For example, drinks packages are just £24.99 per person per day. If a drink of choice isn’t included, premium drinks are discounted 50% with a package. Drinks prices are reasonable and there’s no additional taxes, gratuities, hidden costs or the need to sign away your first born son with each round; the cost of the drink is all you pay. 

Speciality restaurants are infamous within the cruise industry for being expensive – on Fred. Olsen if you book before you sail it’s £10pp, and if you book on board then it’s £15pp. The two specialty restaurants on board, Colours and Tastes, and Vasco (Asian and Indian cuisine respectively) can be booked up to 10 weeks before sailing. 



Top Tips for Selling

For solo passengers, there’s often deals available but importantly the difference between a solo cabin and a twin is its grade designation. They’re not smaller or in a worse place on the ship, meaning that solo passengers don’t end up with a tiny cramped room; the cabin is identical in size and layout to its double occupancy equivalent. 


Similarly, the differences between the grades within the inside, outside and balcony cabins is very little. A Balcony Junior Suite might cost £500 per person less than a Balcony Suite – but the actual differences are a few square feet and the location on the ship. Balcony Junior Suites are at the front and back, and the Balcony Suites in the middle, all on the same deck. 

The three Interior cabin grades – G, H and I are identical in size and design, but are in different locations. G grade, the ‘Superior Interior’ cabins, will cost £150 more per person than a standard interior grade I.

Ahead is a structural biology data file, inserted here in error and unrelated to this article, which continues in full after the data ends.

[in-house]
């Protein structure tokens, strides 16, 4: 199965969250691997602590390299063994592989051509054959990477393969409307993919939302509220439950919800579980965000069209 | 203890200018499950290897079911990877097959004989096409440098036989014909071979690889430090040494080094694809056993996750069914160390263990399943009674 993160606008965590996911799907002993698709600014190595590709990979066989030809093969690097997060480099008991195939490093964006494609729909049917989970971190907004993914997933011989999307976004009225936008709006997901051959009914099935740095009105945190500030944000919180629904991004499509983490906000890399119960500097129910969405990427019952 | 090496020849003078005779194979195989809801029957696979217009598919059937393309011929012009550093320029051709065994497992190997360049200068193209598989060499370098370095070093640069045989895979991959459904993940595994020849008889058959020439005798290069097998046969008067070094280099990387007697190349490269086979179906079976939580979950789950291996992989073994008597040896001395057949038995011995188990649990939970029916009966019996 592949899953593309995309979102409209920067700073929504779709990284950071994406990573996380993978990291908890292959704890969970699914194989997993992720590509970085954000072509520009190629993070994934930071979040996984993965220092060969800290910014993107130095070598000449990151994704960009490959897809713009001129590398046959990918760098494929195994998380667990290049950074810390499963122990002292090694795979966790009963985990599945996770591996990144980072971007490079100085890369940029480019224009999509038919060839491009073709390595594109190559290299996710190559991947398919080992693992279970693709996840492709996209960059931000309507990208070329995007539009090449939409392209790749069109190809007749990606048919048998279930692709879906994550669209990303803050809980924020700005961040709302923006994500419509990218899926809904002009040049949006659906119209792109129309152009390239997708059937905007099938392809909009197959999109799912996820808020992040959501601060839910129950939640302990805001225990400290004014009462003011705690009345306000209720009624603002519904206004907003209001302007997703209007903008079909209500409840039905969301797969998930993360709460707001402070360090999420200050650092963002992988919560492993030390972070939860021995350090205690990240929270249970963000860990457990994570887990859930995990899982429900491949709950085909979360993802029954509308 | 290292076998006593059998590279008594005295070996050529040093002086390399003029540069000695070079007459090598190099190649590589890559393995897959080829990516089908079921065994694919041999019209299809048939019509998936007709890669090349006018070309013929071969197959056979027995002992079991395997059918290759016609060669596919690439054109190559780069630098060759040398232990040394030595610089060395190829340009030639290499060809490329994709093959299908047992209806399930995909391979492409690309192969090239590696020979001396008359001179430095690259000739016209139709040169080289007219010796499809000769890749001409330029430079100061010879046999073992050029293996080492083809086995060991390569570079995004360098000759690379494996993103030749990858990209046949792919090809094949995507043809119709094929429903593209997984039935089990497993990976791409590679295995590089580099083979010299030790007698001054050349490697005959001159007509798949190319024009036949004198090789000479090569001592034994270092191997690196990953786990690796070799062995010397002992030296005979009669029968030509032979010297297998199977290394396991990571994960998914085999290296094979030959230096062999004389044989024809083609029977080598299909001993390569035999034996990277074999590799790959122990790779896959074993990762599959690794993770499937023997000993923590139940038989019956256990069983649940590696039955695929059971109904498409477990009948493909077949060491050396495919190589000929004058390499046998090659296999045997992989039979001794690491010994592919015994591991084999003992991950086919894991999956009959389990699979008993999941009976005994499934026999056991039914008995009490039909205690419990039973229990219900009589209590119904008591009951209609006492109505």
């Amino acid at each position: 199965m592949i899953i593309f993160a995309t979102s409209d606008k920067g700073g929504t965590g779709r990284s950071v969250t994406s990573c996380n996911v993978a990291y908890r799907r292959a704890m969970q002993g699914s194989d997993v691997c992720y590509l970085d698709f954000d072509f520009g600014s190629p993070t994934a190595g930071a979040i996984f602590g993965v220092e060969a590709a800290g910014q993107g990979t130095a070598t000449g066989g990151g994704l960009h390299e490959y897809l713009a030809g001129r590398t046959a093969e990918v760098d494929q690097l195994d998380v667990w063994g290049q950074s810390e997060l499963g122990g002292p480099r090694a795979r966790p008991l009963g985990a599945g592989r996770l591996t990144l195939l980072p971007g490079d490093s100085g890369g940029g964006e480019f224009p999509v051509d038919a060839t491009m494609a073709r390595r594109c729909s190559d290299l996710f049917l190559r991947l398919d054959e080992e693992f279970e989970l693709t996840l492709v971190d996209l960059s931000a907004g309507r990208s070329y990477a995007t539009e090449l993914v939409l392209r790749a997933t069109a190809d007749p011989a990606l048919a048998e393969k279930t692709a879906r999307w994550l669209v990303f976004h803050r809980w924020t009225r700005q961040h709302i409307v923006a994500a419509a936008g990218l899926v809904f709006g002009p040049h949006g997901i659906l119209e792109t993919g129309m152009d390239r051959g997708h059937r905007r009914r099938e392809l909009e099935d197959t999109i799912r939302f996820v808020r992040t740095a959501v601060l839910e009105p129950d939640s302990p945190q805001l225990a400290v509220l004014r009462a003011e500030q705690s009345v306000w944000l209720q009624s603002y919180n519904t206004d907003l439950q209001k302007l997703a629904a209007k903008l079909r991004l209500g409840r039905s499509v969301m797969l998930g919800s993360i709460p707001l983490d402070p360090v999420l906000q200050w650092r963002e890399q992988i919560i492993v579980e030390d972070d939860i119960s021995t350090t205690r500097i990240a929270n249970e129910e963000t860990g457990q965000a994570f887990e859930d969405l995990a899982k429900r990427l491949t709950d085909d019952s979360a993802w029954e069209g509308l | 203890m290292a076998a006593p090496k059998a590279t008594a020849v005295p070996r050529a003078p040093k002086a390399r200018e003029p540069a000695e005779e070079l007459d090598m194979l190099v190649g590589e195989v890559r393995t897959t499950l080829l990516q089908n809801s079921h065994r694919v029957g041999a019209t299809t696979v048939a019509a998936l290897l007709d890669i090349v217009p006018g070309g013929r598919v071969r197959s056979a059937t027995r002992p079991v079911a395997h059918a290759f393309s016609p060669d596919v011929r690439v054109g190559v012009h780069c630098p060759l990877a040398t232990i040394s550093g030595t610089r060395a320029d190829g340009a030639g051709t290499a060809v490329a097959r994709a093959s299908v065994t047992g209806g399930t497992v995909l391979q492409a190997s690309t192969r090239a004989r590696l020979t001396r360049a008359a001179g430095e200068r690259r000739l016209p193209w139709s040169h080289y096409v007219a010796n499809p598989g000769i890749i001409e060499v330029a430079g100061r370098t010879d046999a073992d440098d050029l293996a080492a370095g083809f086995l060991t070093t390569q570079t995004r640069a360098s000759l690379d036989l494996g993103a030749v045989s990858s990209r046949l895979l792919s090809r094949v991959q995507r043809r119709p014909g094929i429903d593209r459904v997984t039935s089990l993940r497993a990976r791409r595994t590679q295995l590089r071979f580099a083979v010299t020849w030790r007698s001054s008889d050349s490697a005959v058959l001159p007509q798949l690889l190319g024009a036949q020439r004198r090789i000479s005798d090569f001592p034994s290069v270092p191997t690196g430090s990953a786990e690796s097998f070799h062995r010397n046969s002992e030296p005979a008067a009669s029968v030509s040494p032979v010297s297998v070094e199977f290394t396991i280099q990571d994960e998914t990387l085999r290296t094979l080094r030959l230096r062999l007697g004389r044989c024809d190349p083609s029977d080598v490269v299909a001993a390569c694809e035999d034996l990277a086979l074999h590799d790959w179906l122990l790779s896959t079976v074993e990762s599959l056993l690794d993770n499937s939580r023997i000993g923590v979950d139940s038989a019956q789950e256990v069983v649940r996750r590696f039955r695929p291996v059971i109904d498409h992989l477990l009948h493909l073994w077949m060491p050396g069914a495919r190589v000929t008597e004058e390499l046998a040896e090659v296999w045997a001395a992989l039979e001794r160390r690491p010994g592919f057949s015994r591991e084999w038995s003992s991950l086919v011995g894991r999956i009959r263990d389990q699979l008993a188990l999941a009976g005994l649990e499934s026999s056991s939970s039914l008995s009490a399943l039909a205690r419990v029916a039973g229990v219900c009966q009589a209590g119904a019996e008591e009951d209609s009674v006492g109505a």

This means there’s real opportunities to save a customer some money if they’re not too fussed on location. 


  • The Daily Times – The in-cabin leaflet tells you the price of coffee and a pint locally wherever you are. It will also tell you how many steps/if it’s an easy walk into town, plus the location of the rest of the fleet, as well as the daily happenings.
  • Tour groups are usually max 25 people. Fred. Olsen are keen to avoid ‘mass market tours’.
  • Dining and drinks upgrades are really affordable.
  • Very cool destinations with minimal tender ports.
  • The photos of the ship don’t do it justice – it was so much nicer in person!
  • Bookmark Cafe was an absolute treat and personally I’d be in there every day. 


The branding is very fresh and vibrant and younger than perhaps people would assume their demographic is. The ship definitely reflects the branding but I do wonder about how they are perceived within the industry. I don’t think I’d be bored on this cruise, but would an agent ever recommend it to me personally?


There is a bit of a bathroom lottery at the moment – as Bolette was acquired by Fred. Olsen only recently, there are still upgrades being made to the bathrooms. This means that some cabins have stylish, modern bathrooms with power showers, chrome and glass, while others have dated bathrooms crying out for a refit. This will be resolved as they work through the ship but it is something to beware of right now.

In Summary & Thoughts

So overall a well designed, spacious, happy ship from a company with a long history and proper family connections, and definitely not what I expected. The crew were all so smiley and it’s the first time I’ve ever had a bridge tour which I really enjoyed.

What do you think? I’d love to hear from anyone who sells Fred. Olsen cruises or has been on one before – who would you recommend it to? 

Thanks so much to Michelle and the team for the invite, and for letting me bombard you with questions!

You can see all the content that Widgety has for Bolette on the Ship iFrame at the bottom of this page.